Report reveals more child safety failures

Tuesday 4 August, 2020

A new report by Queensland’s Auditor-General has exposed major failings in the Palaszczuk Labor Government’s child protection system.

LNP Shadow Minister for Child Safety Stephen Bennett said the report was further proof that Labor could not be trusted to protect Queensland’s most vulnerable children.

“Labor’s child safety system is broken,” Mr Bennett said.

“The coronial report into the death of toddler Mason Jett Lee showed us that drastic reform is required and this new report confirms that once again.

“Labor’s failings are putting kids at risk. The LNP will overhaul the child safety system from the top down.”

The Auditor-General’s report found that:

  • Some service centres do not sight children within a month of receiving a harm report (the recommended period is 10 days).
  • The median time the south-west regional intake service took to screen child harm reports in 2018-19 was 304% higher than in 2013-14 (up from one day, five hours to four days, 20 hours).
  • Department of Child Safety staff in four out of five regions reported concerns over a lack of induction and ongoing training for child safety officers.
  • Almost 25% of children in care have had at least six placements, with 6% (626 children) having had between 11 and 20 placements.
  • The Department of Child Safety publishes misleading information about the length of time taken to commence investigations, neglecting to state that the time taken to commence an investigation includes three days to screen a report of harm.

Mr Bennett said an LNP Government would address the system’s failings by creating a new Child Protection Force.

“The focus of the LNP’s Child Protection Force will be on protection,” Mr Bennett said.

“We will overhaul the system entirely and ensure it runs 24 hours a day, with a dedicated team of police investigators to clear the backlogs and overhaul investigation procedures for high-risk cases.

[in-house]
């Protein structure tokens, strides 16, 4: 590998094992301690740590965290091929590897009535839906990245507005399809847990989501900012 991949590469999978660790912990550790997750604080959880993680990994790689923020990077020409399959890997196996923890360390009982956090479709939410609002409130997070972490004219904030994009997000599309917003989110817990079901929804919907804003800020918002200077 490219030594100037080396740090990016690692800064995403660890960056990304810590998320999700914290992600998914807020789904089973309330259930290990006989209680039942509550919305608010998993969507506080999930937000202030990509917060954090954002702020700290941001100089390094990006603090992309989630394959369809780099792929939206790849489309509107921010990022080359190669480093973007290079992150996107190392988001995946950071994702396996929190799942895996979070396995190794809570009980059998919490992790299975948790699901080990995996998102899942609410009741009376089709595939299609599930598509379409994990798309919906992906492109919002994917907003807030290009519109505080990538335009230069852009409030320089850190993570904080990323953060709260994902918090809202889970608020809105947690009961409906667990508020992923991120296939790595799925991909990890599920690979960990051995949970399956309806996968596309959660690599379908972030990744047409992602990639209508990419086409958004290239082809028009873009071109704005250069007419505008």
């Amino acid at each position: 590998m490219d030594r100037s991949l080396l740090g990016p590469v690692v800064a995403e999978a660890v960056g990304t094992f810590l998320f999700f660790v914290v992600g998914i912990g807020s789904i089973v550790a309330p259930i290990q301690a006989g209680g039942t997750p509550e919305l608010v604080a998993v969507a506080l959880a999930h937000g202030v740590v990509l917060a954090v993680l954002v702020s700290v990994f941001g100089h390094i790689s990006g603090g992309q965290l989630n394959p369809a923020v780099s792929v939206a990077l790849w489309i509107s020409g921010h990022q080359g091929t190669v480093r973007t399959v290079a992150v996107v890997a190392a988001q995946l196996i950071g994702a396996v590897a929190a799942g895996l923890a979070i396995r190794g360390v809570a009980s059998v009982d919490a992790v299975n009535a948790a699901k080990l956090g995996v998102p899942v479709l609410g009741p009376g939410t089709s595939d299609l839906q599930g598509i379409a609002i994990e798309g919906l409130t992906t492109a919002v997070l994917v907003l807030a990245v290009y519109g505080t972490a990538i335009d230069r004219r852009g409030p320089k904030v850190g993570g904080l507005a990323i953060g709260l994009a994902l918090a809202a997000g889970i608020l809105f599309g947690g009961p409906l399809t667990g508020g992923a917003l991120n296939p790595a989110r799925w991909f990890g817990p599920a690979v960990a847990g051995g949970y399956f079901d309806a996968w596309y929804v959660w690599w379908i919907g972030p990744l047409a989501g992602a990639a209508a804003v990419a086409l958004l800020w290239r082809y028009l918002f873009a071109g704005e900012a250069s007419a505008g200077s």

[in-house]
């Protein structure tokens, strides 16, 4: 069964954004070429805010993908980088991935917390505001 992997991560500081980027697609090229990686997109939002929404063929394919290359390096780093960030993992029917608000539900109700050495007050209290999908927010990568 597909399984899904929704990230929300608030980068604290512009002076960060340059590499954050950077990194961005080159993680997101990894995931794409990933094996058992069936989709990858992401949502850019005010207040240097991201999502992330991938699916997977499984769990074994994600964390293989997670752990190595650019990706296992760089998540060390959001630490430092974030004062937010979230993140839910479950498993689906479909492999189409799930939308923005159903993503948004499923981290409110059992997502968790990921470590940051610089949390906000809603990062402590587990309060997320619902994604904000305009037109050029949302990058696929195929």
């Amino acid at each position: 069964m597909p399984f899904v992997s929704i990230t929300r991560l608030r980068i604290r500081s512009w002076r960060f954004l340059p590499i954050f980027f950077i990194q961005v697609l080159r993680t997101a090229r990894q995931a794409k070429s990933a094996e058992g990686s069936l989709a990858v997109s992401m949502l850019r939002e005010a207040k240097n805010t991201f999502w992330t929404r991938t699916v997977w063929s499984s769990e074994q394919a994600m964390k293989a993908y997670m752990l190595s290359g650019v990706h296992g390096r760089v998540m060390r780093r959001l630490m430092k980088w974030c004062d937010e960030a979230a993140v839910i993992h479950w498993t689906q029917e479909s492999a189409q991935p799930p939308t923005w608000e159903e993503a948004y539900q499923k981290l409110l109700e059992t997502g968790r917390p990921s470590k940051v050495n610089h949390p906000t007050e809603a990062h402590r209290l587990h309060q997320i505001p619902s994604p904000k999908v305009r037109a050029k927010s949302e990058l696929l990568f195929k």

“The LNP’s Child Protection Force will adopt a hierarchy and rank structure similar to the Queensland Police Service to ensure proper oversight and accountability.

“A rapid response team will be on standby for after-hours support.

“There will also be increased transparency and accountability, as well more resources and training to help frontline staff protect children.”

Key changes under the LNP’s plan to protect kids will be:

  • Overhauling the Department of Child Safety and renaming it the Child Protection Force, which will operate as a stand-alone agency, 24 hours a day.
  • Adopting a hierarchy and rank structure similar to the Queensland Police Service to ensure proper oversight and accountability.
  • Compulsory drug testing with no second chances to combat escalating drug addiction and to hold parents accountable for caring for their children.
  • Recruiting more foster carers to work with local service centres and create more emergency care options.
  • Calling in police investigators to clear backlogs and overhaul investigation procedures for high-risk cases, with a focus on monitoring kids under 5.
  • Extending payments to foster carers for children in care until age 21 under a $4 million two-year trial bringing Queensland in-line with most other states.

“It is time to put a stop to the child abuse horror stories we’ve all seen under Labor,” Mr Bennett.

“It’s clear that only an LNP Government will make child protection a priority.”

State News

Securing Queensland’s housing foundations

The LNP has announced a bold housing plan with six key policy areas to secure Queensland’s housing foundations over the coming two decades, with an ambitious plan to boost home ownership, unleash the community housing sector, turbocharge new housing and drive rental affordability.

Read More »